We often talk about courage on a grand scale: the courage to chase our dreams; the courage to live simply; the courage to challenge the unsolvable problems of our day.
But how do we muster up that courage, when we live within the confines of our obligations daily? Why not learn to intentionally choose courage everyday?
I’m currently staying with a couple who run a community program for children in a low-income neighborhood in Ecuador. I’ve been so inspired by their quest to bless and nourish this neighborhood, where even some cab drivers in the city refuse to come. That’s identifiable courage.
But how do they do this on a daily basis? They make brave choices– both great and small. A momentary decision can be minute in comparison, but nonetheless courageous.
I’ve decided to start practicing more courage in my daily life. It’s not everyday that I get to travel to places like this and drink in the goodness of serving others. When I’m working or tending to other obligations, it feels like I don’t really need courage. So I made a list of things you and I can do– on practically any day– to be brave. And I focused on relationships and service, since those are the areas where we can regularly choose courage, and do the most good.
10 Simple Ways to be Brave Today
1) Call or write to someone you have not talked to in a long time.
Choose someone who might be difficult to get in touch with, and ask them how they’re doing. Don’t fault them for never getting back to you last time you tried to get in touch; simply bless them with words of encouragement, happy memories, and a prayer or two. Oh, and if you need to reconcile with them over a past conflict, do that too.
2) Bring a pie (or other homemade goodie) to your least favorite neighbor.
When was the last time you talked to your neighbor? If you grew up in an area anything like I did, you probably didn’t even know your neighbors’ names. It’s sad, I think, that many of us don’t spend more time with the people we live near. Because, how great would it be if your neighbor was also a great friend?
I don’t now about you, but we definitely have a less-than-favorite neighbor. I encourage you– challenge you, perhaps– to do something kind for that person this week!
3) Sign up to volunteer at your local homeless shelter or soup kitchen.
Volunteering at such places may sound cliche, but they are no less important. I once read someone who wrote, “In order to solve a problem, we might have to touch the problem.” Convicting, isn’t it? I’d love to solve issues of poverty in my neighborhood; but am I willing to touch poverty– perhaps to be affected by it?
4) Invite a new friend to have coffee or lunch with you.
Making new friends can become more difficult in adulthood– does it not? Unlike in school, many people have priorities that do not include socializing at all; much less to build deep friendships. But we all need friends, and we all see potential friends in our realm. I know I just need to muster up the courage to dig deeper.
5) Write an email to someone you admire.
Introduce yourself and explain why you love what they do. Encourage them. No matter how great a person’s achievements, or how many admirers they have, they need to know that their contribution matters personally to someone. Be that person!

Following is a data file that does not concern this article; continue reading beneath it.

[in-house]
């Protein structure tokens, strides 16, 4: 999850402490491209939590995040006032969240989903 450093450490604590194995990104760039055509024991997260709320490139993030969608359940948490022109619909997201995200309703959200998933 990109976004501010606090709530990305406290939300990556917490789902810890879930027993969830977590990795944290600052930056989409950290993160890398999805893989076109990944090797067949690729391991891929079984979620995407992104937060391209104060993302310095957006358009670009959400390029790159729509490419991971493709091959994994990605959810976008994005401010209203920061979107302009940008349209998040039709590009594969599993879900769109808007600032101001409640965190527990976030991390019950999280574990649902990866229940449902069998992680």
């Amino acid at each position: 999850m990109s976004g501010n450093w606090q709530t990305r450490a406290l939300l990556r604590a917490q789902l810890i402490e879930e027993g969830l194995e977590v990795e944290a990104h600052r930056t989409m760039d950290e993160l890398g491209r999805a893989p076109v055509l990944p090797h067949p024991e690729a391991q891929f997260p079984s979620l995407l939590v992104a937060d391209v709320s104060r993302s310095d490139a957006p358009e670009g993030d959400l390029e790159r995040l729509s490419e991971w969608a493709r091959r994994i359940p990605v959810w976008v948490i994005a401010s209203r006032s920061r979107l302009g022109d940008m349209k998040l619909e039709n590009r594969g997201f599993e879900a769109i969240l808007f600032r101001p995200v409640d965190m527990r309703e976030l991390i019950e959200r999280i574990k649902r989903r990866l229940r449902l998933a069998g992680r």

6) Confess a struggle to a close friend and ask him/her to help you overcome it.
Sometimes the toughest battles we fight are within us. And often the hardest thing we can imagine is telling someone about it. I’ve confessed feelings of envy, humiliation, anger, and more to my husband and to friends, only to find that I am just a bit more liberated, and our friendship is a bit more intimate. It’s worth it.
7) Serve someone in your family who often serves you.
We get into these patterns at home where one person usually contributes in one way, and the other person in other ways. Offer to change it up, and do someone else’s work around the house. If your mom usually cooks, offer to do so in her stead. If your husband usually cleans the bathroom, offer to do it this time. It might feel odd– awkward, even– but you’ll learn what it’s like to serve you, which is a valuable lesson!
8) Give 10% of the money you made last week to a cause that matters to you.
Oh, the classic 10 percent… so small, and yet so great. When I first learned about tithing, I was surprised it was only 10% of one’s income (or possessions, however you want to read it). I remember thinking, 10 percent?! that’s it?! But how often do we actually calculate those earnings and write that check? Wouldn’t we much rather tell ourselves that we’ll give when we’re more financially comfortable?
So go ahead, choose an organization and hand that money over now. Here’s a piece I wrote on one of my favorite organizations that fights poverty and violence.
9) Research and begin learning a skill you’ve always wanted to.
If there’s a skill you want to learn, then stop making excuses! Today is the day. Find out what it will cost (money and time) to learn that skill, and go at it!
10) Spend some time walking (or driving) through a part of town you don’t visit often.
We all know that part of town we’d rather not walk through. Perhaps it’s an “ethnoburb” and we just feel mildly uncomfortable that we don’t belong. Or, it’s a crime-ridden neighborhood with a reputation to match. Either way, if it’s nearby, I encourage you to get to know it. Be safe, of course, but be brave too– ask yourself what the needs are in that community, and what sets it apart from others. Who are the influencers there? How can you, potentially, contribute to it?